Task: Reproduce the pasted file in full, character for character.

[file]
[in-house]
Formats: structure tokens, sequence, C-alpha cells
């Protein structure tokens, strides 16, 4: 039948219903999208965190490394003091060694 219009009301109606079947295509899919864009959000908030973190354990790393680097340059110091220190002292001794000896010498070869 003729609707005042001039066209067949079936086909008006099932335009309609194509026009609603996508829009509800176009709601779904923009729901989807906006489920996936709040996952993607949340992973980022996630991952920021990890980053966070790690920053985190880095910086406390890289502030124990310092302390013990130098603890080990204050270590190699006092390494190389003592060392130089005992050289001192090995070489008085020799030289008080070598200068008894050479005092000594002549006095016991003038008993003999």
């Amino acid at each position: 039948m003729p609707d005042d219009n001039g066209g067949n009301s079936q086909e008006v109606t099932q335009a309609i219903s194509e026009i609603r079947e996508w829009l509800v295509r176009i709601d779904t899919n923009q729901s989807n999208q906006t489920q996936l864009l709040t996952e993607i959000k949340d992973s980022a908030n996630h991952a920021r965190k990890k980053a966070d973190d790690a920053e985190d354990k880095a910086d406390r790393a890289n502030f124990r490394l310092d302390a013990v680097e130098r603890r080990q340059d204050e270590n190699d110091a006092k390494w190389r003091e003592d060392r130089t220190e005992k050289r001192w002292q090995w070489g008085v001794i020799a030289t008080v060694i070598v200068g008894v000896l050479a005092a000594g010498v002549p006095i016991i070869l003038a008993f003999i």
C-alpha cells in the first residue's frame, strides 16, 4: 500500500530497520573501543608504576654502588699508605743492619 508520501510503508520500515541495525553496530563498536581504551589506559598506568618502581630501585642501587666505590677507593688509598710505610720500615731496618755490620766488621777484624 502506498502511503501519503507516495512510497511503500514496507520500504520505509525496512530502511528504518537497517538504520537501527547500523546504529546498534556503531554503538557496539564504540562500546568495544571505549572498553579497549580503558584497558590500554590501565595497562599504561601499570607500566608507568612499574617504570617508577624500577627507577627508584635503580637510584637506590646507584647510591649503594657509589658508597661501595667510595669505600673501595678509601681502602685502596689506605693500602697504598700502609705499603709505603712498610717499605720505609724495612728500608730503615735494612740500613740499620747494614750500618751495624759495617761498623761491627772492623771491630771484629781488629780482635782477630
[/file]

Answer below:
[in-house]
Formats: structure tokens, sequence, C-alpha cells
């Protein structure tokens, strides 16, 4: 039948219903999208965190490394003091060694 219009009301109606079947295509899919864009959000908030973190354990790393680097340059110091220190002292001794000896010498070869 003729609707005042001039066209067949079936086909008006099932335009309609194509026009609603996508829009509800176009709601779904923009729901989807906006489920996936709040996952993607949340992973980022996630991952920021990890980053966070790690920053985190880095910086406390890289502030124990310092302390013990130098603890080990204050270590190699006092390494190389003592060392130089005992050289001192090995070489008085020799030289008080070598200068008894050479005092000594002549006095016991003038008993003999």
């Amino acid at each position: 039948m003729p609707d005042d219009n001039g066209g067949n009301s079936q086909e008006v109606t099932q335009a309609i219903s194509e026009i609603r079947e996508w829009l509800v295509r176009i709601d779904t899919n923009q729901s989807n999208q906006t489920q996936l864009l709040t996952e993607i959000k949340d992973s980022a908030n996630h991952a920021r965190k990890k980053a966070d973190d790690a920053e985190d354990k880095a910086d406390r790393a890289n502030f124990r490394l310092d302390a013990v680097e130098r603890r080990q340059d204050e270590n190699d110091a006092k390494w190389r003091e003592d060392r130089t220190e005992k050289r001192w002292q090995w070489g008085v001794i020799a030289t008080v060694i070598v200068g008894v000896l050479a005092a000594g010498v002549p006095i016991i070869l003038a008993f003999i």
C-alpha cells in the first residue's frame, strides 16, 4: 500500500530497520573501543608504576654502588699508605743492619 508520501510503508520500515541495525553496530563498536581504551589506559598506568618502581630501585642501587666505590677507593688509598710505610720500615731496618755490620766488621777484624 502506498502511503501519503507516495512510497511503500514496507520500504520505509525496512530502511528504518537497517538504520537501527547500523546504529546498534556503531554503538557496539564504540562500546568495544571505549572498553579497549580503558584497558590500554590501565595497562599504561601499570607500566608507568612499574617504570617508577624500577627507577627508584635503580637510584637506590646507584647510591649503594657509589658508597661501595667510595669505600673501595678509601681502602685502596689506605693500602697504598700502609705499603709505603712498610717499605720505609724495612728500608730503615735494612740500613740499620747494614750500618751495624759495617761498623761491627772492623771491630771484629781488629780482635782477630